How is answering the question avoiding it?

I’m not sure I understand the furor here.

President Bush encouraged governors Monday to support his call for changing the tax code to help more people buy private healthcare insurance, but did not address their pleas to increase funding for a healthcare program that insures millions of children of the working poor.

Bush avoided the question. Except, not so much.

“I’m looking forward to working with Congress on health care. I firmly believe … that states are often times the best place to reform systems and work on programs that meet needs,” he said.

I don’t think he believes, or at least his actions do not support that statement. However, his statement in this context is correct. National reform is necessary, but in the opposite direction from what I suspect the governors want. Sure, it’d be nice to get all of the benefits of covering people for your state without paying the bill yourself, at least not directly. (I’m ignoring the public vs. private debate for the moment.) But that’s not happening without taking from one to give to another. If it’s appropriate at all, the state is the highest level where it should be done with this issue.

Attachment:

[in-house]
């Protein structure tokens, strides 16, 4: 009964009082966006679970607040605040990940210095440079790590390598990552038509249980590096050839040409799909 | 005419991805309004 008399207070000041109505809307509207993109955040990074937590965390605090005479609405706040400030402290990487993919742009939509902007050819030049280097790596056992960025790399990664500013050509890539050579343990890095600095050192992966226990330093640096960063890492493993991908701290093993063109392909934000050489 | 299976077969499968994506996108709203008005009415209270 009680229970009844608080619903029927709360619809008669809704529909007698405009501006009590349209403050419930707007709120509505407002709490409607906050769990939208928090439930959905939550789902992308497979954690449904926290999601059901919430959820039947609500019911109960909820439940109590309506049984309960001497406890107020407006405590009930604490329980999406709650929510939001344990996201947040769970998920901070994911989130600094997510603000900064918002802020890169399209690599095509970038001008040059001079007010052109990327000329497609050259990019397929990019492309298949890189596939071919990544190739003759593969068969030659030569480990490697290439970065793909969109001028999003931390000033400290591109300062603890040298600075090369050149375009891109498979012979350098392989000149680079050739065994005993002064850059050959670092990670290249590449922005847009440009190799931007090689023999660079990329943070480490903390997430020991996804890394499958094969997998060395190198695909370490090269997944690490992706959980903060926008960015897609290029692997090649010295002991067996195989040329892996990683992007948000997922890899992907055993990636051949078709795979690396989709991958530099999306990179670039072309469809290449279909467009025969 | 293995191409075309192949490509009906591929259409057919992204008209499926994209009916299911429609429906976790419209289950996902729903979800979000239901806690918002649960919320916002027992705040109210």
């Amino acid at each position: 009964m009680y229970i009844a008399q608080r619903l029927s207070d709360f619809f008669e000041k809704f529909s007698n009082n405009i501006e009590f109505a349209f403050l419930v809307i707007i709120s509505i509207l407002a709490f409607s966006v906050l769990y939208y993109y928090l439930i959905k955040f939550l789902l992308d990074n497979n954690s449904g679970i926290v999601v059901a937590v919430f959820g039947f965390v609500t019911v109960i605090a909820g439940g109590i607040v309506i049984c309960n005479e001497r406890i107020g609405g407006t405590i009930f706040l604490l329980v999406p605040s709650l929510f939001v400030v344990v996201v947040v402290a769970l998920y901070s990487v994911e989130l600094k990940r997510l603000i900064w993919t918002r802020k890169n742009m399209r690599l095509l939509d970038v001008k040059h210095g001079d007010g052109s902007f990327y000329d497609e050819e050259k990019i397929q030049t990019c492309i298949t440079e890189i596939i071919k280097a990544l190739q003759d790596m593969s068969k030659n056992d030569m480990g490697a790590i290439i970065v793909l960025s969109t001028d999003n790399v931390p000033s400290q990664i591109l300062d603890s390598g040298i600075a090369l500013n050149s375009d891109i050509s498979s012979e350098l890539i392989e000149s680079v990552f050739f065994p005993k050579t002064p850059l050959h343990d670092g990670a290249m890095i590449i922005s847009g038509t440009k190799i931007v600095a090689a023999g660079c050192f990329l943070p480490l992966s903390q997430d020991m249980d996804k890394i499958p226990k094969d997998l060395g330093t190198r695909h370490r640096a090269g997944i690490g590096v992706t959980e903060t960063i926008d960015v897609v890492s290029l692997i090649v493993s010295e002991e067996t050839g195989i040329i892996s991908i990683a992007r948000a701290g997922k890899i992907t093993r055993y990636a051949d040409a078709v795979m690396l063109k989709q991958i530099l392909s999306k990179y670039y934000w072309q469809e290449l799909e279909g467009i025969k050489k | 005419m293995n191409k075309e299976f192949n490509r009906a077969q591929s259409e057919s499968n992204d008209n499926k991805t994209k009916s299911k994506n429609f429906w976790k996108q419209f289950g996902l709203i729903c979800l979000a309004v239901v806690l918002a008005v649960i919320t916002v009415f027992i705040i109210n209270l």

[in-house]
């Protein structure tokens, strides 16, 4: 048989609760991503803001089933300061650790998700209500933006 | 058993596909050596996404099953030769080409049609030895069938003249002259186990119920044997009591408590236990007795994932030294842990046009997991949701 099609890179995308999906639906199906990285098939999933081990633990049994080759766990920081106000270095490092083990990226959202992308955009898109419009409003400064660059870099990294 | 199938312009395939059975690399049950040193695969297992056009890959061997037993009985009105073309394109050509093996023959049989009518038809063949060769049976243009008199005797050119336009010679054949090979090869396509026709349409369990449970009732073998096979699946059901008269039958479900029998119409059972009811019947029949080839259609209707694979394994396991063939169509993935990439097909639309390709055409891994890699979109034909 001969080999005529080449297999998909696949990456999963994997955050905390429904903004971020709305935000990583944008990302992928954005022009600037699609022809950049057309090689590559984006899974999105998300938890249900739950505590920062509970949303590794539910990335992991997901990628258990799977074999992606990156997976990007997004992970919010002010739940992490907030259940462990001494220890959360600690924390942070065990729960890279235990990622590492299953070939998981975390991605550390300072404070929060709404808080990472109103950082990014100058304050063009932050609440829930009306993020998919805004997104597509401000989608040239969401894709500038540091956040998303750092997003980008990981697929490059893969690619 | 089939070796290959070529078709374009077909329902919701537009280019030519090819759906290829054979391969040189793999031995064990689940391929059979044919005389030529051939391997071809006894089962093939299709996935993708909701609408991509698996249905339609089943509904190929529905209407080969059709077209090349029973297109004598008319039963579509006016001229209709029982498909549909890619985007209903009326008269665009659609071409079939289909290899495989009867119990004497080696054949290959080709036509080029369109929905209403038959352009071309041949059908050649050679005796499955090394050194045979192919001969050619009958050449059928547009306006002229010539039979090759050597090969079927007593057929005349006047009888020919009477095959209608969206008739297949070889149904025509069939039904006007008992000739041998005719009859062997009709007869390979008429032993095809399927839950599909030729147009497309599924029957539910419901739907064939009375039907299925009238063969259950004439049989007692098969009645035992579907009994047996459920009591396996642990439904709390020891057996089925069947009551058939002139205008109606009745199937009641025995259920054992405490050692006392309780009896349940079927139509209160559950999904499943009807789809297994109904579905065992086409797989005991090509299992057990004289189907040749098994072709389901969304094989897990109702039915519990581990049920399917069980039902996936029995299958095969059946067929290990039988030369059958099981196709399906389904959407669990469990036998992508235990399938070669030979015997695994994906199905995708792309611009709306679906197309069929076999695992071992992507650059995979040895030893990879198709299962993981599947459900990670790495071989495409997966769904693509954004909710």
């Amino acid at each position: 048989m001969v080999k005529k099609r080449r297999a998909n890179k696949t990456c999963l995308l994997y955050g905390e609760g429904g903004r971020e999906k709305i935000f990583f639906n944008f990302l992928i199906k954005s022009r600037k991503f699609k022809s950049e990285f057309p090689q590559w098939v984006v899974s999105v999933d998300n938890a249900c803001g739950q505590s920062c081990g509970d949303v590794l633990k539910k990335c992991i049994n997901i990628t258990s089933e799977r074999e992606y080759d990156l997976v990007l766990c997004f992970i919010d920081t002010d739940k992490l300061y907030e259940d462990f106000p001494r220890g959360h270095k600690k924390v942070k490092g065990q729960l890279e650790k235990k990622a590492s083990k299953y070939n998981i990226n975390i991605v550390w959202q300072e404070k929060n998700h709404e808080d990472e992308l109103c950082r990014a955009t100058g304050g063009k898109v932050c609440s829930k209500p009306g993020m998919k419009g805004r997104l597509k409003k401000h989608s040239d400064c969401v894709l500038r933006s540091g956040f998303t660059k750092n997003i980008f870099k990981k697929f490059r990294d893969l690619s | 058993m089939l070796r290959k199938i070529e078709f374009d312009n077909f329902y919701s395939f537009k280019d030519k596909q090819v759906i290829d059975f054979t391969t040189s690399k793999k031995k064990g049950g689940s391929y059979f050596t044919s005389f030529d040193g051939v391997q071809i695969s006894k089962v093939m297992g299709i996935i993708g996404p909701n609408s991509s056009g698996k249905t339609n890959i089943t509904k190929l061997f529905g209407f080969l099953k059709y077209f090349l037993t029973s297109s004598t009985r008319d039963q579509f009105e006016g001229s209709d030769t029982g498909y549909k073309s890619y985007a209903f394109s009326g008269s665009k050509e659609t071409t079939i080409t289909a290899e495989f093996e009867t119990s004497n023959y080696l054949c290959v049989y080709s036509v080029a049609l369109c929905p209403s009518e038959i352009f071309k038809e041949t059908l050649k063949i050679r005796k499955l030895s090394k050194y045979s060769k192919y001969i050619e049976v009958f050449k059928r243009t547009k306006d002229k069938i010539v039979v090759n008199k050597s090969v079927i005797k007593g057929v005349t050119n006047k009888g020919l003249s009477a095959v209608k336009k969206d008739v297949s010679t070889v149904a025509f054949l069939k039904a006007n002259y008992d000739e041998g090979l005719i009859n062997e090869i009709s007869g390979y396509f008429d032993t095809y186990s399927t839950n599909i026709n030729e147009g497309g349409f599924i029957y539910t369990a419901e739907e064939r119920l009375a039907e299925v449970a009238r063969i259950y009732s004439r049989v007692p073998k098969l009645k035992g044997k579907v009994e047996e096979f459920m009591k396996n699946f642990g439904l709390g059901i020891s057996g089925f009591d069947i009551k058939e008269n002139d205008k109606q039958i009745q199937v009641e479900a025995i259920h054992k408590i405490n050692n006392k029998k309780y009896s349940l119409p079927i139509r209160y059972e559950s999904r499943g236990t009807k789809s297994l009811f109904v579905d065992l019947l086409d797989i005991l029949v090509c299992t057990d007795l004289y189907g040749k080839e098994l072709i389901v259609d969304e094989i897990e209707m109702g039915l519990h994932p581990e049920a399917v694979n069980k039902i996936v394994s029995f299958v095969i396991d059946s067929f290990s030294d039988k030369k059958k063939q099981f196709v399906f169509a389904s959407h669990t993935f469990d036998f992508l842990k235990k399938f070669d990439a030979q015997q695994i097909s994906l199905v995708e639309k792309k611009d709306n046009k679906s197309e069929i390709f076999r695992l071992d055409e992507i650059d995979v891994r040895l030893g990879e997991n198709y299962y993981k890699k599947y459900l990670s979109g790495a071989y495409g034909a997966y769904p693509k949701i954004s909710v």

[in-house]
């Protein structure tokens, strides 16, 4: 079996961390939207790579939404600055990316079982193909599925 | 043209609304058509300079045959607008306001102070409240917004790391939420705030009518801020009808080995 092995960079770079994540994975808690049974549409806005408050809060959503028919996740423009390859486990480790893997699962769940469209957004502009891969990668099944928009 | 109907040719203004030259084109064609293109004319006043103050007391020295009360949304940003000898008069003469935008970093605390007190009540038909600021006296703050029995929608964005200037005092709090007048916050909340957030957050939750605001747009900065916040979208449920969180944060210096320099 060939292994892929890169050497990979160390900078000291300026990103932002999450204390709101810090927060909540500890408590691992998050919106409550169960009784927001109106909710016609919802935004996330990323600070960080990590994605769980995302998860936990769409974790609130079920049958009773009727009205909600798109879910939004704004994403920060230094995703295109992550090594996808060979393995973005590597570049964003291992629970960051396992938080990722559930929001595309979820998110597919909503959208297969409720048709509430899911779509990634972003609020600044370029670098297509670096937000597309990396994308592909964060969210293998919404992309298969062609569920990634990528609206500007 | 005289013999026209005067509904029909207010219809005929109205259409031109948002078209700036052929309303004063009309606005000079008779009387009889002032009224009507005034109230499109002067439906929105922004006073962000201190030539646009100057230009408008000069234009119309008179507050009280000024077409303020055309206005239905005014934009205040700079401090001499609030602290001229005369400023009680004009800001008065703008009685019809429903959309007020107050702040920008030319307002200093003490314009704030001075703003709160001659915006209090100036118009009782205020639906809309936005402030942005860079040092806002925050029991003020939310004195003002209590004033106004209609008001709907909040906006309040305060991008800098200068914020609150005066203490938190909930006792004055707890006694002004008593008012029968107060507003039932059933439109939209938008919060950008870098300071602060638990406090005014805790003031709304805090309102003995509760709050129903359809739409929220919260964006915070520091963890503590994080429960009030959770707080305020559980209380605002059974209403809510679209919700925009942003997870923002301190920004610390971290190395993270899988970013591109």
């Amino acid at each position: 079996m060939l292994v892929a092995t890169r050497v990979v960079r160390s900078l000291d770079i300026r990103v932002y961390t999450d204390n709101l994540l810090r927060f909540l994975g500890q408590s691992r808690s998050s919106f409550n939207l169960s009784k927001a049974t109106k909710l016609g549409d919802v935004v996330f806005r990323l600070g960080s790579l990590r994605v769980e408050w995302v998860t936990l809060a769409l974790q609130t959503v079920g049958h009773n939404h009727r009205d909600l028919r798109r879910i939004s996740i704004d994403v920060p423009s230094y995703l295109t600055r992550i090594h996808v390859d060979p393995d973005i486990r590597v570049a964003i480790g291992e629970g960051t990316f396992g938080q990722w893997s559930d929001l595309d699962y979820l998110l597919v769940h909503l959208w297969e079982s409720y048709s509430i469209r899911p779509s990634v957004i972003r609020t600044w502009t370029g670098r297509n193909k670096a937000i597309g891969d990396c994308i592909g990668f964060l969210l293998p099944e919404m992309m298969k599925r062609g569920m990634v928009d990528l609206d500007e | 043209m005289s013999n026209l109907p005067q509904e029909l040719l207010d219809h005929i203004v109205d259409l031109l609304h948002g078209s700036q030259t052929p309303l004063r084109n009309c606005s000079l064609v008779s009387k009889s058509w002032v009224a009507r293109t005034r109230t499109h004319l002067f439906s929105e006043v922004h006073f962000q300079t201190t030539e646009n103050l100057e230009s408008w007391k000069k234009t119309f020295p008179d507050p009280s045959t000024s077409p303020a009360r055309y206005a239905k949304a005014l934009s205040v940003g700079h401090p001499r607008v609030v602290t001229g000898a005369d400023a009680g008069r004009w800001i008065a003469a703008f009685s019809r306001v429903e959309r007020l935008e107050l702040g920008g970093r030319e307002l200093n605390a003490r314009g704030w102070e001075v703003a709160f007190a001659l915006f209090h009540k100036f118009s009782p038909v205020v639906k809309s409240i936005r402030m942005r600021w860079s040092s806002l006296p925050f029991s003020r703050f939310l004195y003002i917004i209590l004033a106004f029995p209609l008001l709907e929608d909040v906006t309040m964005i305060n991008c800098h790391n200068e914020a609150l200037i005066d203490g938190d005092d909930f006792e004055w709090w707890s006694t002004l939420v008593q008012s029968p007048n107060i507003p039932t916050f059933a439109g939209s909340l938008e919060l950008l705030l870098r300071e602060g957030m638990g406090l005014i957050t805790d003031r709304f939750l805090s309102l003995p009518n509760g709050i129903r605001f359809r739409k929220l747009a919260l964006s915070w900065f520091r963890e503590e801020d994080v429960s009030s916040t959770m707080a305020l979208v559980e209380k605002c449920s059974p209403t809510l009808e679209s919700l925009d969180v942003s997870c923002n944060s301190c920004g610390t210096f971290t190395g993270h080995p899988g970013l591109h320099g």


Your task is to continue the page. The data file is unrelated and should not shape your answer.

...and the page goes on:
Essentially, it comes down to this statement, but understood through reality instead of wishful thinking:

Gov. Jon Corzine, a New Jersey Democrat, warned that the administration’s budget promised illusory savings. “You end up paying for this in other ways — uncompensated care, emergency rooms,” Corzine said. “This is pay me now or pay me later.”

Every spending decision faces the same test. The only issue at stake is who is willing to face that truth. Gov. Corzine should look at his own budget rather than pawning blame onto the Bush administration.